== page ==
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Iraq’s Sadr Bloc Confirmed As Biggest Winner of October Parliamentary Vote

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Iraq’s Shiite Muslim firebrand cleric Moqtada Sadr was Tuesday confirmed the biggest winner of last month’s parliamentary election that had sparked charges of voter fraud from pro-Iranian factions.

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Sadr‘s movement won 73 out of the assembly’s 329 seats, the election commission said, after a lengthy manual recount of hundreds of ballot boxes.

A distant second in the Shiite camp with 17 seats was the Fatah (Conquest) Alliance, the political arm of the pro-Iran Hashed al-Shaabi former paramilitary force, which is now integrated into Iraq‘s state security apparatus.

Hashed leaders had rejected the preliminary result, which was sharply down from their 48 seats in the outgoing assembly, as a “scam”, and their supporters have held street protests chanting “No to fraud”.

Their activists have staged sit-in protests outside Baghdad’s ultra-secure Green Zone district, where the government, the assembly and many foreign embassies are located.

Analysts have warned that — in a country still recovering from decades of war and chaos, and where most parties have armed wings — political disputes could spark a dangerous escalation.

On November 7, Prime Minister Mustafa al-Kadhemi — leader of the outgoing government — escaped unhurt when an explosive-packed drone hit his Baghdad residence. The attack was not claimed by any group.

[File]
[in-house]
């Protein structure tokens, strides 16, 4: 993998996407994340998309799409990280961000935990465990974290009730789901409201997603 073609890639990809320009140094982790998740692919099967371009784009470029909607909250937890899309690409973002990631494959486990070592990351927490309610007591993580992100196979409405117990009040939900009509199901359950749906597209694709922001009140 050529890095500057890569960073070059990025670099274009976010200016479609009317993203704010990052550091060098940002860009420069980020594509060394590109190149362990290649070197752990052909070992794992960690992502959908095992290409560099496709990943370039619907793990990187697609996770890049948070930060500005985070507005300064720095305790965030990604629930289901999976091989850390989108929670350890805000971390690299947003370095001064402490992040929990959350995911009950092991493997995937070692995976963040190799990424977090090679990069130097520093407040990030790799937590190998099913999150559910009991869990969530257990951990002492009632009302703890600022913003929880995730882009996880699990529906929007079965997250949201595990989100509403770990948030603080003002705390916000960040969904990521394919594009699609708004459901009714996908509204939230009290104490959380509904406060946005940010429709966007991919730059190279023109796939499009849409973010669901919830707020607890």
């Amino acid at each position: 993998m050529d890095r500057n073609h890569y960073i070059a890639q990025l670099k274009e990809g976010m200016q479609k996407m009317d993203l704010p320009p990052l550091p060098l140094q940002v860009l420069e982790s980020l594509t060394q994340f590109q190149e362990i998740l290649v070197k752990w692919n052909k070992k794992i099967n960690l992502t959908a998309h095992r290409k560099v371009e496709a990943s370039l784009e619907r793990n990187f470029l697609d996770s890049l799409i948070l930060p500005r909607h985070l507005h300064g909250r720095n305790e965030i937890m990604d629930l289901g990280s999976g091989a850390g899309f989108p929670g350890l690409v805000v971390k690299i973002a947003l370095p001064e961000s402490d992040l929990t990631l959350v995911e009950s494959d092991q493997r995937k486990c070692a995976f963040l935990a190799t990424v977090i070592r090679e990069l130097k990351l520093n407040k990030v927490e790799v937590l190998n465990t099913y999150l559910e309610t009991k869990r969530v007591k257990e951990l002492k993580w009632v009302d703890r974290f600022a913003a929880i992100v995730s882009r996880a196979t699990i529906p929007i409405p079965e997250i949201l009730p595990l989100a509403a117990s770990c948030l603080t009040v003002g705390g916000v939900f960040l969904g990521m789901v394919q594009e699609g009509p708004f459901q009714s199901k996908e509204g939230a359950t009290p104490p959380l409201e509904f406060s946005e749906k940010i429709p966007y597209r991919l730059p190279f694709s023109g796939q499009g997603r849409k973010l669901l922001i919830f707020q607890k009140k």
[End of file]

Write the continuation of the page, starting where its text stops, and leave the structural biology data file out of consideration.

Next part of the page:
Backroom negotiations

The final results must now be sent to the federal court for ratification.

The formation of Iraqi governments has involved complex negotiations in the multi-confessional and multi-ethnic country ever since a US-led invasion toppled dictator Saddam Hussein in 2003.

Posts and ministries have typically been handed out according to compromises reached by the main blocs in backroom talks, rather than to reflect the numbers of seats parties have won.

Sadr, a former leader of an anti-US militia who has often surprised observers with his political manoeuvres, has called for a “majority” government which, analysts say, could include Sunni and Kurdish parties.

Iraq, an oil-rich country of 40 million, is still recovering from years of conflict and turmoil.

Major fighting has stopped since a military alliance including the Hashed defeated the Islamic State jihadist group in 2017, but sporadic violence continues.

Military bases housing US troops have been targeted with dozens of missile and drone strikes which Washington blames on pro-Iran factions.

Tensions culminated weeks after the election with the unclaimed drone attack against Kadhemi.

(AFP)

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Source: france24.com

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World at ‘inflection Point’ Warns Biden, Raising Alarm at Democracy Summit

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Democracy faces “sustained and alarming challenges” worldwide, US President Joe Biden said Thursday at the opening of a virtual summit on democracy with representatives from some 100 countries.

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Biden said trends were “largely pointing in the wrong direction” and that democracy needed “champions.”

“We stand at an inflection point,” he said. “Will we allow the backward slide of rights and democracy to continue unchecked?”

The two-day event, held by video link due to the coronavirus pandemic, was billed by the White House as US leadership in an existential struggle between democracies and powerful autocracies or dictatorships.